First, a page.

First, it would allow the monitoring computers to restrict use to certain websites, preventing users from visiting inappropriate sites. Second would be a time-saving feature, allowing IT to install programs in multiple computers from one base unit instead of having to install programs individually.

The third feature allows those monitoring the use of school computers to flag any words or searches that could pose any dangers.

In other action the board approved:

  • The Equipment Financing Agreement with Government Capital Corporation for the Active Panel Promethian installation project.
  • Renewal of a Memorandum of Understanding with the Demopolis Police Department for two School Resource Officers. The school system will pay half their salaries.
  • A hold harmless agreement with the DPD for the use of the DMS football field for National Night Out on Sept. 12.
  • Contract for Susan Hollinger to provide psychometrist services to administer testing for special education and gifted students.
  • Overnight and/or out-of-state trips for the DHS cross country team Sept. 16 and Sept. 30 to Meridian, Miss., and Nov. 10-11 to Moulton.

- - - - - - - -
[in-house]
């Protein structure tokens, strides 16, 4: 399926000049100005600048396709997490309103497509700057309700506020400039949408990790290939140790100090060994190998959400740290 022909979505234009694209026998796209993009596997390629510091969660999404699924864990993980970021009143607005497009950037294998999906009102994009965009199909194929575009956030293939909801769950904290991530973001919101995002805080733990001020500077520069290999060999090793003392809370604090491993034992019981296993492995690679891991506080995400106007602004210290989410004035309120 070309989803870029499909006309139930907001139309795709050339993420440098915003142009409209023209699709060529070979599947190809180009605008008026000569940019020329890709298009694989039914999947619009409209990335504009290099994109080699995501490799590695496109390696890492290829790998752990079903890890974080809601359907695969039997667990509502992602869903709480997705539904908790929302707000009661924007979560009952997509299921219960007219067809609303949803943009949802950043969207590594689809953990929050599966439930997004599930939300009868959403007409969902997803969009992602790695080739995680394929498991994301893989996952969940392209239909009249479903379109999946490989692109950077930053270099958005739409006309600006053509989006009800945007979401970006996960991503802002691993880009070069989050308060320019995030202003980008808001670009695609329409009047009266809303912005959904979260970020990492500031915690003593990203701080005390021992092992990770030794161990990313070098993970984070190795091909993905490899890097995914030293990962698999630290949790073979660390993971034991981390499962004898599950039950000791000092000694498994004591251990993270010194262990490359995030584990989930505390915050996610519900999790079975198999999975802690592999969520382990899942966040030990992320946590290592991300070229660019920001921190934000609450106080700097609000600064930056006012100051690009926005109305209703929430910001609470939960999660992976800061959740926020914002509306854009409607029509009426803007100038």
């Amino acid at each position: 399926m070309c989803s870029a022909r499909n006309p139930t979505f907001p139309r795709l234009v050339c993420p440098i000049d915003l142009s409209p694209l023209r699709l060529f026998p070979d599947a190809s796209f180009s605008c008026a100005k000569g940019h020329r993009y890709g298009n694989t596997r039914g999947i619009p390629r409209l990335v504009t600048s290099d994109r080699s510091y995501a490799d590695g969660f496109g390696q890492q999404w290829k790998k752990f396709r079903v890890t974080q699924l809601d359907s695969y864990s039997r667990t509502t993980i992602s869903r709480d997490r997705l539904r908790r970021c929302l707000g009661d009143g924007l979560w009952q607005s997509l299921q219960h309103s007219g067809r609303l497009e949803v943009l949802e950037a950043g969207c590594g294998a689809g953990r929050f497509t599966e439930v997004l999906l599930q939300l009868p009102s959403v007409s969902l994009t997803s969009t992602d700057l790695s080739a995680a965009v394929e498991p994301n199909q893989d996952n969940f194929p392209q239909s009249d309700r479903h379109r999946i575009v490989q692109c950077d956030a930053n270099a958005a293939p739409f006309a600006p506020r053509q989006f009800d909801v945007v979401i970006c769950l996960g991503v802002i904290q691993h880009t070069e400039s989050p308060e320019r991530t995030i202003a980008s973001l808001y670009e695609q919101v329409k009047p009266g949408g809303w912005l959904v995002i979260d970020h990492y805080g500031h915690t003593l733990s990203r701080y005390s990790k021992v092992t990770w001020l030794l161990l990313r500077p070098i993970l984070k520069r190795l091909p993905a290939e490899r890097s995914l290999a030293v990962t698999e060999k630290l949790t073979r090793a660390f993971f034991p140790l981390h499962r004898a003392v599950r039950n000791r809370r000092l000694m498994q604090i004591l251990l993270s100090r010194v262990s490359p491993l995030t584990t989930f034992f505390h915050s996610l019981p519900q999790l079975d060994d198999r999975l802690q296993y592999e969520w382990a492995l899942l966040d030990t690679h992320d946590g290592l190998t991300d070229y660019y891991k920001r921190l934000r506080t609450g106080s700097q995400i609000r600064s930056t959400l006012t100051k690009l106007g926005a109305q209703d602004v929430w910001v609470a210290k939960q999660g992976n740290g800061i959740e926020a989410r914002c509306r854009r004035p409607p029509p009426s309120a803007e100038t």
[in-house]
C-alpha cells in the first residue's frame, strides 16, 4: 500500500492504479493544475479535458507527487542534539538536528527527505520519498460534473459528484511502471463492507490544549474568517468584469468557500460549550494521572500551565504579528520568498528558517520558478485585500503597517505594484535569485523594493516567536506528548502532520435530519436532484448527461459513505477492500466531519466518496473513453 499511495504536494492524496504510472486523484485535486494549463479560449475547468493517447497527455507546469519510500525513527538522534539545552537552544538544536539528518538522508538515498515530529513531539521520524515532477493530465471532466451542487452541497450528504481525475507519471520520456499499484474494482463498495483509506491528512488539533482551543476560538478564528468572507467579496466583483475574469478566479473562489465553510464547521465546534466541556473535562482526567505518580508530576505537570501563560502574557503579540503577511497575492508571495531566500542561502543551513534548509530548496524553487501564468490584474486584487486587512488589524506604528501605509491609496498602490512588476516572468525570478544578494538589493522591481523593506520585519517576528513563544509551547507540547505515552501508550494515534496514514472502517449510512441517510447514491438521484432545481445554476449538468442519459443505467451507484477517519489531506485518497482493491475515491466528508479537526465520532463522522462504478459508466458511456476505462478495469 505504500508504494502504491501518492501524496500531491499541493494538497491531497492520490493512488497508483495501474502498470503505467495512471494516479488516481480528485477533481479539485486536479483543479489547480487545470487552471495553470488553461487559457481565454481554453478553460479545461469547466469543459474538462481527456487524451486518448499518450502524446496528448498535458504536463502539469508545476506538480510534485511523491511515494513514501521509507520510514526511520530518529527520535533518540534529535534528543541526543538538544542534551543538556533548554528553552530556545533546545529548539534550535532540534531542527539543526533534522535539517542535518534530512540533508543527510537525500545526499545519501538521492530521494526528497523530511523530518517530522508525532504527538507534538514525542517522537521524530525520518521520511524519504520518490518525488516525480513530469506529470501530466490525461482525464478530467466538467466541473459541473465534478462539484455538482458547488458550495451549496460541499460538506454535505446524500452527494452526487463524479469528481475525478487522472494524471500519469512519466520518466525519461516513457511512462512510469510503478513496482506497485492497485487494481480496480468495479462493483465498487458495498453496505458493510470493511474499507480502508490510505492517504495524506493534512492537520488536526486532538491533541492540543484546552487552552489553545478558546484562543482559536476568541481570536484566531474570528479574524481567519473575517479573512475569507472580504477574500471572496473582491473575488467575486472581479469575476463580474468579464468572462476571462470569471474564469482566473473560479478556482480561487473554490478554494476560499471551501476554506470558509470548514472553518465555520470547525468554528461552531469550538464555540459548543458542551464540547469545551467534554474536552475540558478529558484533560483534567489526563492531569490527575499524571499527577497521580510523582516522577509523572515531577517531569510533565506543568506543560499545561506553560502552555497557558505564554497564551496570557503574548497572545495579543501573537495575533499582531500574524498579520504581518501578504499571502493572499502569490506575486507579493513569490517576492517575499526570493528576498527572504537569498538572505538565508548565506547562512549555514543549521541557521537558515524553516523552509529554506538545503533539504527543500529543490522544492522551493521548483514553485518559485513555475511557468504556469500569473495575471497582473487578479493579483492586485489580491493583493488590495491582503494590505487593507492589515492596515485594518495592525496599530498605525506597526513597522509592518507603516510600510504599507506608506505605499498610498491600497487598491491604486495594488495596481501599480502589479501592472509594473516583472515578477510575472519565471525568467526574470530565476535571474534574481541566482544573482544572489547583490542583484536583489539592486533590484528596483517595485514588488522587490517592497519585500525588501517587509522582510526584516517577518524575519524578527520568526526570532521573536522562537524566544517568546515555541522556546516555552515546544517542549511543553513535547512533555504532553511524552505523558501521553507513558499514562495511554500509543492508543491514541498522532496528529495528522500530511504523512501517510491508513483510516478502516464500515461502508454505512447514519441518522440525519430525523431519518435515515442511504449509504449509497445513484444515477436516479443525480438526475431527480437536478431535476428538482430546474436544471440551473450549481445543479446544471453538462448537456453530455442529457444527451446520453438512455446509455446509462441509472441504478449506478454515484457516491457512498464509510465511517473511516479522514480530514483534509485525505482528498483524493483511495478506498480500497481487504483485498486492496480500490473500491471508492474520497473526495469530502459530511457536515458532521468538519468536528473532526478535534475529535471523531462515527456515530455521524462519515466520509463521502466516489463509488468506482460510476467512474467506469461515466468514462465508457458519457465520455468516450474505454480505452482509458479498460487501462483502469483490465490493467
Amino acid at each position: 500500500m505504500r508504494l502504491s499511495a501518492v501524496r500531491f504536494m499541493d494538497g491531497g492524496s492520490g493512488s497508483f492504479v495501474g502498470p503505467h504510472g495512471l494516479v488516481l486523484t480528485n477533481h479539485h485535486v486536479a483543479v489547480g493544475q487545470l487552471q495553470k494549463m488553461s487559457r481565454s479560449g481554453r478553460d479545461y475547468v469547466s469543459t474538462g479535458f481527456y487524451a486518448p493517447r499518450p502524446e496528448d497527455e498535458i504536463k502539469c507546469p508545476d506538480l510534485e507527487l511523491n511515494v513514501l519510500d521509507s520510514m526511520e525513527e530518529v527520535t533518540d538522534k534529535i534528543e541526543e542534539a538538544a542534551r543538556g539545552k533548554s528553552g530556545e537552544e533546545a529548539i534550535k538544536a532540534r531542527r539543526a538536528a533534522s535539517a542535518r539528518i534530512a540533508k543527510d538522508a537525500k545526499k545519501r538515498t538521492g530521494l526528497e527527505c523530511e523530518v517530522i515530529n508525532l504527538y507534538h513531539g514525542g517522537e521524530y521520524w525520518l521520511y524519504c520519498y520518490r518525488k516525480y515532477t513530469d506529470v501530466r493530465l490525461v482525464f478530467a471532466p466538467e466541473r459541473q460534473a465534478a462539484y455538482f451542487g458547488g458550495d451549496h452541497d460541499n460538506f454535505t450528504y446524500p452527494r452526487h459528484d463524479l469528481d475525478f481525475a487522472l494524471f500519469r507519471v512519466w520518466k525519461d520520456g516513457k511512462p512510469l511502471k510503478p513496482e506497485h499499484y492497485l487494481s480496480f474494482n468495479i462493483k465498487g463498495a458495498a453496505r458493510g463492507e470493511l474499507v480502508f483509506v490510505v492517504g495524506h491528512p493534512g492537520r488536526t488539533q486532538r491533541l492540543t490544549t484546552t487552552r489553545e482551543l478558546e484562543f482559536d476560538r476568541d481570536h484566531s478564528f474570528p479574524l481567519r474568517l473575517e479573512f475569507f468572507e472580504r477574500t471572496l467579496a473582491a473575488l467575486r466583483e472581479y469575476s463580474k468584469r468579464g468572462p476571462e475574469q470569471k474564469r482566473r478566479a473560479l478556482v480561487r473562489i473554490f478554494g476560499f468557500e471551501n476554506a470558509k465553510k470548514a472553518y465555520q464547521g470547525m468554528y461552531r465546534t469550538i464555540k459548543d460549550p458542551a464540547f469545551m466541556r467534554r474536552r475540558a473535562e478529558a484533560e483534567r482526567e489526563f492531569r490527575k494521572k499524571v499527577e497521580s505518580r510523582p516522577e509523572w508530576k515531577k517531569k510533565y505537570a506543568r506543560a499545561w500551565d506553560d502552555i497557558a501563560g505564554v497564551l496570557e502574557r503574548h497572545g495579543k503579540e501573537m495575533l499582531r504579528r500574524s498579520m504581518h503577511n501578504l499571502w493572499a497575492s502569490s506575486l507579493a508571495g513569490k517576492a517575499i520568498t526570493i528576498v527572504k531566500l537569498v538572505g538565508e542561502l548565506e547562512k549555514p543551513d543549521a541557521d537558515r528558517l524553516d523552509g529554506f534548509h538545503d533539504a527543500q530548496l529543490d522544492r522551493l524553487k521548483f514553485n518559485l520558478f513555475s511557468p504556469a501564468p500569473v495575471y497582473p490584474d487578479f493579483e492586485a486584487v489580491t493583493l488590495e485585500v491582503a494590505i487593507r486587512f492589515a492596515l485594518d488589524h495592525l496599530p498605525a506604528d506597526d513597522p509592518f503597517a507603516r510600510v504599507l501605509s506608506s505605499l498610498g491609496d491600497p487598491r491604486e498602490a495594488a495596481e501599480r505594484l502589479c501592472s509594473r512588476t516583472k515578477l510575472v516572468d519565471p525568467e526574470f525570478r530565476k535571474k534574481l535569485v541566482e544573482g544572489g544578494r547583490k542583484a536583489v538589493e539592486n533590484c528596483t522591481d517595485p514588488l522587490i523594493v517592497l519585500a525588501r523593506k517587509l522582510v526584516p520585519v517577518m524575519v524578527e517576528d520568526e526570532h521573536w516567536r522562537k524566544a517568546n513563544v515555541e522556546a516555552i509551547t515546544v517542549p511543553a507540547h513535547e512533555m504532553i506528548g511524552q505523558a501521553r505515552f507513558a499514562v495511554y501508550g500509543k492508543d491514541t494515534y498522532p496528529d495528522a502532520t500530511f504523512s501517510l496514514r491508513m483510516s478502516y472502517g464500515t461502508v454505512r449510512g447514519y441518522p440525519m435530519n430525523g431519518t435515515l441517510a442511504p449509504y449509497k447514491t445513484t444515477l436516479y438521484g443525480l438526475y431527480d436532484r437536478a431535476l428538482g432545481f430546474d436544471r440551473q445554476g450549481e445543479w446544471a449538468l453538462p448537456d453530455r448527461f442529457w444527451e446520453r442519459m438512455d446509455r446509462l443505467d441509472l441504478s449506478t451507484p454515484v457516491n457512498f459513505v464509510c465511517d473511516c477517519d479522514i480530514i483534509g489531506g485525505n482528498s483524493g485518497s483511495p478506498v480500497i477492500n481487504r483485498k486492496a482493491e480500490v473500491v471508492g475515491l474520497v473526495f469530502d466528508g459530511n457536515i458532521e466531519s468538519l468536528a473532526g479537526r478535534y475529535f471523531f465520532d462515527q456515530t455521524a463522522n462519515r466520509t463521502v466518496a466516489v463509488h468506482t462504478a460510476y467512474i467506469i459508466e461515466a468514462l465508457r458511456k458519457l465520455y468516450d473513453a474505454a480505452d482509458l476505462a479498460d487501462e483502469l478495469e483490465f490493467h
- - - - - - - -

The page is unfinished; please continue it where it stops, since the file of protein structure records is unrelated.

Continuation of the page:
Personnel matters included:

  • Hiring Rebecca Hasty as bookkeeper at DMS.
  • Substitute hiring of Annie Collins and Betsy Stephens.
  • Head tennis coach changed from Sam Mosley to Dana Hill.
  • Maternity leave request for Whitney Mosley, USJ, to begin Feb. 18, 2018.
  • Maternity leave request for Kristi Stokes, USJ, to begin Jan. 3, 2018.
  • Family medical leave request for Tammi Western-Scott, DMS teacher.
  • Katrina Sprinkle as long-term substitute for Western-Scott.
  • Rodney Lewis as DMS assistant football coach for supplement of $1,189.
  • Norvie Womack as DMS athletic director for supplement of $1,400.
  • Name correction from Aug. 2 personnel report from Javalynn Williams to Javalynn Wilson Henderson.
  • In a special called meeting Wednesday, Aug. 2, the board accepted the resignation of Annette Gwin, the DHS culinary arts instructor. Gwin had been a teacher in the system for 16 years.

The superintendent set public hearings for the 2017-2018 budget For Sept. 7 at 10 a.m. and Sept. 11 at 4:30 p.m., followed by a called meeting at 5 p.m. to approve the budget.

He also invited board members to attend a ribbon-cutting ceremony Sept. 15 at 9 a.m. for the new Pre-K program at Westside Elementary School.

At the same time there will be dedication of wooden planter boxes. The brainchild of a UWA student, the boxes were constructed by Cemex employees. Three have been placed at all four campuses.

The next regularly scheduled board meeting will be Monday, Sept. 18, at 5:15 p.m.

Deer management workshop set for Aug. 18